The songs sound great, and the brief interviews gave very interesting insights into what they were going through behind the scenes. The DVD also contains some extra interviews, comments/history on some of the songs (e.g., Bob Shane joking about how Hollywood had made a bad film version of "Tom Dooley" with Michael Landon -- the hokey movie trailer is included), and much more. A must for every Trio diehard.
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I was devastated to have missed this on my local PBS station. I promptly ordered it and have watched it twice since it arrived yesterday. This music is woven through so many of my memories of the 50's, 60's and 70's (when I was fortunate enough to see Bob Shane and the New Kingston Trio a couple of times). We were big fans of the Smothers Brothers' music, and I can only imagine how exciting it must have been to live and work in San Francisco in those days.

It's absolutely worth it to own the DVD. I'm a little disappointed that it didn't include "The Merry Minuet," but it's full and rich and a "must have" for Kingston Trio fans.

Bob Shane is still hot.
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It's about time "The Kingston Trio" got the attention and respect that they deserve. Not only were they aruguably the most influential act in musical history, they were also one of the most successful. At one point, the group had 4 albums in the Top Ten simultaneously, a feat that even The Beatles failed to accomplish. In addition to being a great album band, they were a great singles band as well. "Tom Dooley", "MTA", "Greenback Dollar", "Tijuana Jail", "A Worried Man" and countless others were MONSTER sellers.

I feel that their place in musical history has been ill-served by their record company, Capitol Records, a company that was arguably built on the success of the Kingston Trio. The company is as "corporate" as they come. They have no sense of music history. They are only interested in what can make them a ton of money in the here and now.

The Beatles catalogue is a case in point. They have refused to remaster the UK catalogue and give Beatles fans their first four albums in Stereo. I guess that project would not be "commercial" enough for their tastes.

Similarly, they have only released the first two Trio albums as a "TwoFer", further denigrating this band's status as the world-beating ground-breakers that they were. The only reason we have the Trio's albums are on CD is that Collector's Choice and Bear Familiy licensed them from Capitol!

The label that made so much money on The Kingston Trio in the late 50's and early 60's won't even release their albums on CD! The company clearly has no understanding of musical history and pays no respect to its stellar roster of artists. If they can't treat The Beatles with respect, how can we expect them to treat the Kingston Trio with respect?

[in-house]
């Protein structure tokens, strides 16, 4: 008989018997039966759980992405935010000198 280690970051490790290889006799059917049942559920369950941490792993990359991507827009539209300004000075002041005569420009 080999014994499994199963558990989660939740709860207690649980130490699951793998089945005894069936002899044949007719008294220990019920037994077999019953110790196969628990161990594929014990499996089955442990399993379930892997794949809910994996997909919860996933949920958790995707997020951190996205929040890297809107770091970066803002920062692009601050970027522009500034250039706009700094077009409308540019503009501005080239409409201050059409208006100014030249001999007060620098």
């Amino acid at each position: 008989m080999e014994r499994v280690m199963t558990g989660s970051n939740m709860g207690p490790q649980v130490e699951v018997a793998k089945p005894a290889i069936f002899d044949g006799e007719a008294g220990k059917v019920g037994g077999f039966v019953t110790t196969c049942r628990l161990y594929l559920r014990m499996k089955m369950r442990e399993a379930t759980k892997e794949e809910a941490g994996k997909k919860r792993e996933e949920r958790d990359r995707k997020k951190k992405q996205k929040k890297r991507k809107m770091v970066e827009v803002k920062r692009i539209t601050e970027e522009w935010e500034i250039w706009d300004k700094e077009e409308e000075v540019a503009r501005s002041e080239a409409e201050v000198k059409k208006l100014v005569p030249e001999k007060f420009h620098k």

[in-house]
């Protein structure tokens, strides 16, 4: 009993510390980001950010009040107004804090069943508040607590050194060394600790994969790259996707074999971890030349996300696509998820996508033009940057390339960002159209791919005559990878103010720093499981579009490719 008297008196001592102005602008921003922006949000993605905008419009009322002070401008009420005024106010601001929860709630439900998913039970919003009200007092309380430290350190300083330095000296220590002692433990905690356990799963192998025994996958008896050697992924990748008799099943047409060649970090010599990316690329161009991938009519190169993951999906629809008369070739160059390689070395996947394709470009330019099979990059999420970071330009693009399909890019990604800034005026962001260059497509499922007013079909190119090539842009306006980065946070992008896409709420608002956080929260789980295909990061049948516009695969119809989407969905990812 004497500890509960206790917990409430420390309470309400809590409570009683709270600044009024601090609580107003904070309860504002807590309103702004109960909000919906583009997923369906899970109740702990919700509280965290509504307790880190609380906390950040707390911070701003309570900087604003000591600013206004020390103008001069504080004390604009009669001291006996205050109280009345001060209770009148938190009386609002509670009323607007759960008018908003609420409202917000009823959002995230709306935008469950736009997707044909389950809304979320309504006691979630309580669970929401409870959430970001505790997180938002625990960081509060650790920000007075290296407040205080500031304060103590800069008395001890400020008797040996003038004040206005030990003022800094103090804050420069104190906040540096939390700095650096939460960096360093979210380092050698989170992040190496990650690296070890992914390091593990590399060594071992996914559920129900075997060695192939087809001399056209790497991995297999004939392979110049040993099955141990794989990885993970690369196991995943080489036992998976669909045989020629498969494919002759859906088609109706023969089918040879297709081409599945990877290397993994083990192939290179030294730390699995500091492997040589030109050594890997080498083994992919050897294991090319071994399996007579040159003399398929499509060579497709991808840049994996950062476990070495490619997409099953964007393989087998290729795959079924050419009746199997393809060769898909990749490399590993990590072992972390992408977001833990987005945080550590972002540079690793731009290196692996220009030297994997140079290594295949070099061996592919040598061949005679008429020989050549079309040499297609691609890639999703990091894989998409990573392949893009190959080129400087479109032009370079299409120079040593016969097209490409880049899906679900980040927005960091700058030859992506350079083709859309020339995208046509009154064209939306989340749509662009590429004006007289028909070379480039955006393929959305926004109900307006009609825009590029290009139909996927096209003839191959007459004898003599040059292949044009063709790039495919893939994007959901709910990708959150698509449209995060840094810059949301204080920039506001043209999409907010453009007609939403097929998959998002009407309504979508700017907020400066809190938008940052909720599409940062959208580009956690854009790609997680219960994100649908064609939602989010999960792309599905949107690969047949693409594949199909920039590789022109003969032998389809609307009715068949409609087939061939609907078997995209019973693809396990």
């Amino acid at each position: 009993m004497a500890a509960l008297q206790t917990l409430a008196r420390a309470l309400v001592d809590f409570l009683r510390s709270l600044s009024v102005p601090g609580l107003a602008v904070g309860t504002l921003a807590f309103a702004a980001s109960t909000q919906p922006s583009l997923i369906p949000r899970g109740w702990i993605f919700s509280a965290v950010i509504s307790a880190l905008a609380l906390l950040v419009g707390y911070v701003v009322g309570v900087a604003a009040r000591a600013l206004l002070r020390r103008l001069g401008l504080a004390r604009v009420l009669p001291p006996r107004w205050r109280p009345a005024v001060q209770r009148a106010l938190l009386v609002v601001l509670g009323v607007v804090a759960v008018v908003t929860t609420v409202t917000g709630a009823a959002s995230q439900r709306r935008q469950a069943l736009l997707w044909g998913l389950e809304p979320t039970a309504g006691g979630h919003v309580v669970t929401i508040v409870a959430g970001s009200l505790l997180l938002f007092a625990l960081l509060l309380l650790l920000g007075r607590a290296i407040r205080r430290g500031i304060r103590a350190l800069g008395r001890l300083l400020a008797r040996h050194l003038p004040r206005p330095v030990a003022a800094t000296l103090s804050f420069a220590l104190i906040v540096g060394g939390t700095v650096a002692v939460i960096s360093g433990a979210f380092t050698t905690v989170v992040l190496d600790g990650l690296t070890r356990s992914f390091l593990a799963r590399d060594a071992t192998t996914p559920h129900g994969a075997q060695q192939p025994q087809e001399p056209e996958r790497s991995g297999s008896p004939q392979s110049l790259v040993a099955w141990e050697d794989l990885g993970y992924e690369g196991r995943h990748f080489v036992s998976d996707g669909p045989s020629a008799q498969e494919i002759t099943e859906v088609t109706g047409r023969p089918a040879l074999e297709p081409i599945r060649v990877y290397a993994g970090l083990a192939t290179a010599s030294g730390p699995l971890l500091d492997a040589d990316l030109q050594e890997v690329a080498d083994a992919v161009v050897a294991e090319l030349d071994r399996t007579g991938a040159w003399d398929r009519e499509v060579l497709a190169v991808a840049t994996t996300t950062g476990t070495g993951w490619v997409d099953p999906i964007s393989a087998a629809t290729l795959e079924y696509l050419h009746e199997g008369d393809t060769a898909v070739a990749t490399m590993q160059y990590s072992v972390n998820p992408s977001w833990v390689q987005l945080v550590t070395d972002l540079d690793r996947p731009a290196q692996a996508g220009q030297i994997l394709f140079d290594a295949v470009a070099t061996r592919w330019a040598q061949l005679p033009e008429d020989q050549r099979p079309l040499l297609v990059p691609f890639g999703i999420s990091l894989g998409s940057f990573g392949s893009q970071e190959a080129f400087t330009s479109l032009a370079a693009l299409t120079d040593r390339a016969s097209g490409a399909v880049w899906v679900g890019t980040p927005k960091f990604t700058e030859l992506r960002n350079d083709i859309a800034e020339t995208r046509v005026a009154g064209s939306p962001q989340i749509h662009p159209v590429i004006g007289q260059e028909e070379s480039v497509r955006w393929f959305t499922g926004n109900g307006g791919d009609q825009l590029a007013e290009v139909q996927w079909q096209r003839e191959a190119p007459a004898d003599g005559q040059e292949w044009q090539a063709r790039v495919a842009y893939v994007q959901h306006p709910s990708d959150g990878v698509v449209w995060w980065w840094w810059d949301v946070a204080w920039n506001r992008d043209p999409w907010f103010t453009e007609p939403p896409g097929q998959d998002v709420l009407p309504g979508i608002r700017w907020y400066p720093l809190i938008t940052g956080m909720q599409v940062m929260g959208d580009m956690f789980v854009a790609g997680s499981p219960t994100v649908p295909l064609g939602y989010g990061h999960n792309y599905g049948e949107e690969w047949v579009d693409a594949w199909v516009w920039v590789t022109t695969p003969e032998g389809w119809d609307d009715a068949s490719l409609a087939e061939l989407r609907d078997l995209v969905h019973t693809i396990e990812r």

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When you're doing a piece on an iconic band like the Kingston Trio, I think there's a responsibility to tell the whole story. This DVD doesn't, unfortunately. That's why I give it just three stars.

We get a lot of material from founding Kinston Trio member Nick Reynolds and from his son; we hear from former hiree John Stewart; we also hear a lot from founding member Bob Shane. But we hear nothing at all from members of the late Dave Guard's family, or from anyone else who might represent his part of the story. That's terribly unfortunate, and here's why.

What this DVD fails to recognize is that the Trio was Guard's band, born out of a prior group called Dave Guard and the Calipsonians, and that with his departure, it went into stasis, and then decline. That's because of the huge impact Guard's leadership had on the band. It's also because of the enormous influence of David "Buck" Wheat, the band's bass player, who left the band with Guard. This DVD makes a big deal out of calling manager Frank Werber the fourth member of the trio. I think that's a distortion. One can argue, perhaps more forcefully, that it was Buck Wheat who was the fourth member. That's where, for instance, some of the modern harmonies the Trio used came from.

More telling is that the reasons for Guard's departure from the Trio are ignored in this DVD. I think the story tellers had a responsibility to tell the whole story. The reasons for his departure were several - he wanted tighter, more studious musicianship, to be sure, while Shane and Reynolds apparently resisted that; but there also was a controversy over whether royalty monies had been misappropriated.